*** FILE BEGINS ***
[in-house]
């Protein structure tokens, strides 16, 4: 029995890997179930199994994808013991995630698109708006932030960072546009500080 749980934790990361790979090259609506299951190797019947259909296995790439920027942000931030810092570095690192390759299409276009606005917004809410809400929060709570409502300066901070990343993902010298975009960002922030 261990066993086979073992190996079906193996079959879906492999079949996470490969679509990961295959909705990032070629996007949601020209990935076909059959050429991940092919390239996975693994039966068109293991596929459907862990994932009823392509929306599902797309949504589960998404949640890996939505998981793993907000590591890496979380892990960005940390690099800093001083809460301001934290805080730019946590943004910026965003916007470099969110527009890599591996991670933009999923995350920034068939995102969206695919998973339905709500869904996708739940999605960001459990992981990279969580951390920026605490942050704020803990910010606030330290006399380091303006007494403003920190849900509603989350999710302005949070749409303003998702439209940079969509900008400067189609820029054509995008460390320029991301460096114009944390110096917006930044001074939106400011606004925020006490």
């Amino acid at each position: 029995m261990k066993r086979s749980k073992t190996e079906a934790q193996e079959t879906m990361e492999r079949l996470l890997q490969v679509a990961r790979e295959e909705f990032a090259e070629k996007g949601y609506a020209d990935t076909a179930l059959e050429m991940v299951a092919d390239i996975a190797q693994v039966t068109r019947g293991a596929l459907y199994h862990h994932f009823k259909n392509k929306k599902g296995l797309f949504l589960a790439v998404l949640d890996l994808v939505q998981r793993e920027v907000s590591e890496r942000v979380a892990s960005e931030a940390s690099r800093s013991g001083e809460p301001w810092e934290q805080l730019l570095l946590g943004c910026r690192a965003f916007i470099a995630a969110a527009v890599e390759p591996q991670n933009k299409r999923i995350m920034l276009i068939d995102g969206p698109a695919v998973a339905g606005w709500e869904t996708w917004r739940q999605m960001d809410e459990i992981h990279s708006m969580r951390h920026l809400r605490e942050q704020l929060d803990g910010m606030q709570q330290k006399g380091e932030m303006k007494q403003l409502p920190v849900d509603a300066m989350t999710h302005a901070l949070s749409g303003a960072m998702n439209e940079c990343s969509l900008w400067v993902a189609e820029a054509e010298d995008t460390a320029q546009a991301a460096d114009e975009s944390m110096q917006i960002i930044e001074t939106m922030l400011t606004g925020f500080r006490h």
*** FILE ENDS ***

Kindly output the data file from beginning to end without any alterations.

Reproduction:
[in-house]
């Protein structure tokens, strides 16, 4: 029995890997179930199994994808013991995630698109708006932030960072546009500080 749980934790990361790979090259609506299951190797019947259909296995790439920027942000931030810092570095690192390759299409276009606005917004809410809400929060709570409502300066901070990343993902010298975009960002922030 261990066993086979073992190996079906193996079959879906492999079949996470490969679509990961295959909705990032070629996007949601020209990935076909059959050429991940092919390239996975693994039966068109293991596929459907862990994932009823392509929306599902797309949504589960998404949640890996939505998981793993907000590591890496979380892990960005940390690099800093001083809460301001934290805080730019946590943004910026965003916007470099969110527009890599591996991670933009999923995350920034068939995102969206695919998973339905709500869904996708739940999605960001459990992981990279969580951390920026605490942050704020803990910010606030330290006399380091303006007494403003920190849900509603989350999710302005949070749409303003998702439209940079969509900008400067189609820029054509995008460390320029991301460096114009944390110096917006930044001074939106400011606004925020006490």
């Amino acid at each position: 029995m261990k066993r086979s749980k073992t190996e079906a934790q193996e079959t879906m990361e492999r079949l996470l890997q490969v679509a990961r790979e295959e909705f990032a090259e070629k996007g949601y609506a020209d990935t076909a179930l059959e050429m991940v299951a092919d390239i996975a190797q693994v039966t068109r019947g293991a596929l459907y199994h862990h994932f009823k259909n392509k929306k599902g296995l797309f949504l589960a790439v998404l949640d890996l994808v939505q998981r793993e920027v907000s590591e890496r942000v979380a892990s960005e931030a940390s690099r800093s013991g001083e809460p301001w810092e934290q805080l730019l570095l946590g943004c910026r690192a965003f916007i470099a995630a969110a527009v890599e390759p591996q991670n933009k299409r999923i995350m920034l276009i068939d995102g969206p698109a695919v998973a339905g606005w709500e869904t996708w917004r739940q999605m960001d809410e459990i992981h990279s708006m969580r951390h920026l809400r605490e942050q704020l929060d803990g910010m606030q709570q330290k006399g380091e932030m303006k007494q403003l409502p920190v849900d509603a300066m989350t999710h302005a901070l949070s749409g303003a960072m998702n439209e940079c990343s969509l900008w400067v993902a189609e820029a054509e010298d995008t460390a320029q546009a991301a460096d114009e975009s944390m110096q917006i960002i930044e001074t939106m922030l400011t606004g925020f500080r006490h």